Unlike the shelter, Perivalee Saint Andrews appears as a paradise of social engineering. Undershaft has redeemed his men more successfully than preaching ever could by eliminating poverty. He does not do so for the love of the masses. Certainly Undershaft provides for their comfort to assure his company's productivity. He also, however, considers poverty the worst of man's crimes. For Undershaft, the "crime of poverty" is a crime committed against society by the poor themselves. The poor, appearing as abject masses from some paranoid fantasy, "kill" society's happiness, forcing the ruling class to eliminate its liberties and organize "unnatural cruelties" to keep them in check.
Thus Undershaft will pit himself against poverty in the name of order and cleanliness. Indeed, for Undershaft, order and cleanliness are categorical imperatives of sorts—they justify themselves. Though the realization of these imperatives would ostensibly benefit the masses, we can readily imagine how they might come at their expense as well. Simply put, the institution of order and cleanliness easily means the elimination of the disorderly and unclean. Note in this respect Undershaft's chilling invocation of the Salvation Army's motto in Act I: "My sort of blood cleanses: my sort of fire purifies."
The Undershaft tradition is a tradition of foundlings, each Undershaft passing the firm onto a foundling who adopts the namesake of the parish—Saint Andrew's—where the firm's founder was discovered. This tradition demands Stephen's dispossession and Undershaft's estrangement from his family.
Within Undershaft's dogma, the foundling figures as a willful, self-made superman, a man whose thoughts and actions remain free from the chains of familial and class convention. The foundling is thus poised to surrender himself to the Undershaft name and carry forth its gospel of revolution, to destroy the old and inaugurate the new. For Undershaft, the tragedy is that the welfare state tames most of these men from birth, rendering them indistinguishable from the herd.
As Undershaft's successors, Cusins and Barbara assume the foundling's mantle. Cusins reveals the illicit origins of his birth, sheds his name, and becomes the next Saint Andrew. For Barbara, her foundling heritage means that she has no social class and thus comes "straight from the heart of the whole people". She represents the people universally and can thus serve their savior.
Class and dialect
Certainly the most jarring shift from Acts I to II is the introduction of class- marked dialect, Cockney. Shaw's representation of the poor is at times fetishistic itself. Note, for example, how Rummy and Price are played affectionately for the audience's entertainment. Though they have long since pawned their winter clothes, the two are "stung into vivacity" by the cold, chattering vivaciously over their poor meal. Occasionally Price even breaks into a step dance.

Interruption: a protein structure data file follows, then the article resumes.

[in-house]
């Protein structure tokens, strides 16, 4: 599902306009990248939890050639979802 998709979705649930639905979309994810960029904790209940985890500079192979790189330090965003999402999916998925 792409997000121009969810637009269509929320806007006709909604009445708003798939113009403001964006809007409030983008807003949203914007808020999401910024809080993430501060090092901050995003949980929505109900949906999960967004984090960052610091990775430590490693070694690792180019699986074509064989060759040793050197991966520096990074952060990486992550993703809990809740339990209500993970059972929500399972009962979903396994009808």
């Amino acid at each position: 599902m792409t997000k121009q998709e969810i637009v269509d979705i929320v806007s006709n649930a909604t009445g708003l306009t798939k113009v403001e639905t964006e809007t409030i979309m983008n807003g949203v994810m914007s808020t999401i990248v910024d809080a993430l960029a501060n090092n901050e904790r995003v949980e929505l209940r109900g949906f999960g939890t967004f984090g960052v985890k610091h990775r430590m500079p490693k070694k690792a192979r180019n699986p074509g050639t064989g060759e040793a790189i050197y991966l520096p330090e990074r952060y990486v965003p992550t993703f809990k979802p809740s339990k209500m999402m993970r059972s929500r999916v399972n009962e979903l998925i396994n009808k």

Here one of dialect's primary functions is to set Barbara—the savior—against those who require salvation. Major Barbara figures as savior in the shelter through both her class and linguistic superiority over those around her. Barbara maintains her composure before all those around her through her impeccable dress and cool, professional manner. Moreover her return before the audience is the return of the proper, polished English of the act previous. In contrast, at his lowest, Bill's "voice and accent" will become "horribly debased." Barbara's dialect—that is, the dialect that masquerades as no dialect at all but "proper English," English as it should be—marks her as the Cockney's redeemer.
A number of objects assume crucial symbolic significance in the play. As Undershaft remarks, Cusins's ubiquitous drum, for example, symbolizes his relation to the Salvation Army. Like the drum, the Army is but an instrument for his Dionysian fervor.
Also of note are the dummy soldiers strewn about the stage in Act III. These dummies underline the omnipresence of the murders that support this utopian of Perivalee St. Andrews. It is also not for nothing that the idyllic community has also been erected in the shadow of explosives. As we recall, for Undershaft these murders distinguish the military industrialist from common "moralist," establishing the former as a man of action. Within Undershaft's schema, such murders are necessary to society's redemption.